Set up Basic course AMR
The Base AMR course deals with the three major elements of AMR:
- Bacteria and other microorganisms (module 1)
- Antibiotics and other antimicrobials (module 2)
- Antibiotic resistance and other resistances (module 3)
The three modules are given on three consecutive Thursday afternoons. Several speakers contribute to the program. Some relevant videos will be presented during the program. There is plenty of room for questions, discussion and the input of own experiences with AMR.
The Basic course AMR is intended for professionals who are dealing with AMR in the broadest sense possible: employees of ministries, health institutions, companies in food, agri, dairy, pharma/biopharma, environment etc. The Base course gives a thorough picture and helicopter view of AMR in three inspiring afternoons. There is no need for special prior education: the knowledge and information are presented in such a way that employees with at least a vocational education can understand the substance well.
The costs for the basic course AMR are € 345 (ex VAT). Costs include:
- Participation in the 3 modules
- Coffee / tea and the like
- Course material
To be determined
The data will be published by the end of 2018.
You can register for the basic course via the button below:
You can register for the base course here:
The first module focuses entirely on bacteria and other micro-organisms. We make visible where bacteria and other micro-organisms occur, how they grow and spread. If possible, we will use microscopes to look at microorganisms ourselves.
We will outline:
- Bacteria and viruses, fungi and parasites
- Classification, nomenclature, commonly used abbreviations
- Prevention and dissemination
- Useful, threatening or both?
- Consequences of globalisation
- Growth and control
- Risks of infection
- Human-animal relationship: One Health
- Human-bacterial relationship: Microbiomics
- Recent developments and new insights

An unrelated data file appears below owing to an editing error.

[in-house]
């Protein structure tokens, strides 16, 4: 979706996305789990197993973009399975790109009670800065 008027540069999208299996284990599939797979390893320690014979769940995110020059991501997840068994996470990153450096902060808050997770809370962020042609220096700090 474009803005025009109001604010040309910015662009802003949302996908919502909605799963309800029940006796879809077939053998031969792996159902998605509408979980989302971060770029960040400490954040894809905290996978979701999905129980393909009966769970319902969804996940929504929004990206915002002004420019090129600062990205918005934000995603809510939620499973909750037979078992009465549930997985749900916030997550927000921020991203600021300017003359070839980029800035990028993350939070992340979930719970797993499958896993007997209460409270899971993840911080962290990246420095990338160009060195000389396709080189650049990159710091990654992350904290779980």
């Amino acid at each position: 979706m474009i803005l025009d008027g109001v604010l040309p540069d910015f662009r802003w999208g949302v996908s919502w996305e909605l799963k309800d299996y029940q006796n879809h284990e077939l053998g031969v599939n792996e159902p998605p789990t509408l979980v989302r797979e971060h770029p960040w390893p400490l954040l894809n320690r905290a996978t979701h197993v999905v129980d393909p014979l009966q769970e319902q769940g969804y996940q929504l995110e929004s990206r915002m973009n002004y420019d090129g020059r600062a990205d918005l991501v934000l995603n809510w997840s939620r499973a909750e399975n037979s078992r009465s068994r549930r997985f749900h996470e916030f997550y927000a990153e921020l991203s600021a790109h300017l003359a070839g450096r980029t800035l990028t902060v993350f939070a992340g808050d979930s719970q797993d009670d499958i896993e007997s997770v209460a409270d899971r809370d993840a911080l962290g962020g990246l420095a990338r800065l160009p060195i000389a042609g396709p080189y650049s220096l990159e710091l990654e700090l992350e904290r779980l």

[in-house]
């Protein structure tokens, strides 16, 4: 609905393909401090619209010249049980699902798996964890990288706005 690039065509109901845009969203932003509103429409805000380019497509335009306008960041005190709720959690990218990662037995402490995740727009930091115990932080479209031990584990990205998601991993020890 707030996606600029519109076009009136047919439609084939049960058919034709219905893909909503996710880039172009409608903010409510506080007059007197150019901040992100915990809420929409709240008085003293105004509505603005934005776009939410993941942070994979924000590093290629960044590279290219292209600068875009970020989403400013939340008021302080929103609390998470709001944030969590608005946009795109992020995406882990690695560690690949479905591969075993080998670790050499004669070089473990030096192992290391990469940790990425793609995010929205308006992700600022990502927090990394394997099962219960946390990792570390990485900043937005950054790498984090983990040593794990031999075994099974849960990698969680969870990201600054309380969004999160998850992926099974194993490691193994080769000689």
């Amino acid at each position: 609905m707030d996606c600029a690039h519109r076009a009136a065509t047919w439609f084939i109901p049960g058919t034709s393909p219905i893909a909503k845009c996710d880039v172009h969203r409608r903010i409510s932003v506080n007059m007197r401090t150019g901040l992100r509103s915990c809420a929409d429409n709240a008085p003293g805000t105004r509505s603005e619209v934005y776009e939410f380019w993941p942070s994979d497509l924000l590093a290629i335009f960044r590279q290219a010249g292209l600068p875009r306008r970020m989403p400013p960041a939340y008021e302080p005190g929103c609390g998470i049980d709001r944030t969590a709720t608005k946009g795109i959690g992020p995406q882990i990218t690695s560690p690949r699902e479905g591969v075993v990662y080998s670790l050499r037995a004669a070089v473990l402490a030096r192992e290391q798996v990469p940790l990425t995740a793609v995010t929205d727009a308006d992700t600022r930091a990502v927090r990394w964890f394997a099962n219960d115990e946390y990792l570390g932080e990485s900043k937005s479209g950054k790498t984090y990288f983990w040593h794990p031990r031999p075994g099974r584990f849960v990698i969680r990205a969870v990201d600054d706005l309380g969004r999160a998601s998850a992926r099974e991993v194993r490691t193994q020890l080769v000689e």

In this module we enter the world of antibiotics and anti-microbial agents: what are these compounds, how have they been discovered, how do they work and against what. And what happens to them after they have been used and when they end up in the environment. We will clarify amongst others:
- How antibiotics and other antimicrobials have been discovered
- Classification and (trade) names
- Applicability and use
- Application in human health
- Application in animal health & animal husbandry
- Application in agriculture and horticulture
- Game rules for use and supervision within the Netherlands
- Game rules for use and supervision in Europe
- Antibiotics (and their residues) in the environment: rapid analysis
- Development of new antibiotics: filling the pipeline
- Alternatives for antibiotics: phageotherapy and endolysines
- Current developments
In this module we discuss what resistance actually is, why we continue to deal with resistance and what we can do to prevent resistance. We show how resistance develops and discuss the consequences of resistance in the health, food and environment sectors. Thereby we will focus on:
- What antibiotic resistance actually holds
- Abbreviations such as MRSA, ESBL, VRE
- How resistance can spread
- Causes of resistance
- Challenges of resistance within and outside the Netherlands
- Multi-resistance and Super Bugs
- Risks of resistance
- Consequences of globalisation
- Programmes in the Netherlands that limit resistance
- Programmes outside the Netherlands that limit resistance
- How to link to these programmes
- Recent developments and outbreaks
- AMR Information Platform
All speakers are experienced professionals. They include representatives from Biotech companies, healthcare organisations, research institutes and others.
Key note speaker and course leader is Dr Maarten van Dongen. Maarten studied Molecular and Medical Microbiology at the University of Groningen and obtained a PhD in Biochemistry at the University of Amsterdam.
He worked for more than ten years in the pharmaceutical and biopharmaceutical industry in the Netherlands, Finland and Belgium. More recently, he carried out several large projects in the field of antibiotic resistance for the Dutch Food Safety Authority and for the Ministries of Agriculture, Economic Affairs and Healthcare, Welfare and Sports.
Maarten is the initiator of the AMR Information Platform initiative, which is being developed under the name ‘AMR Insights’ in collaboration with various Dutch companies and institutions.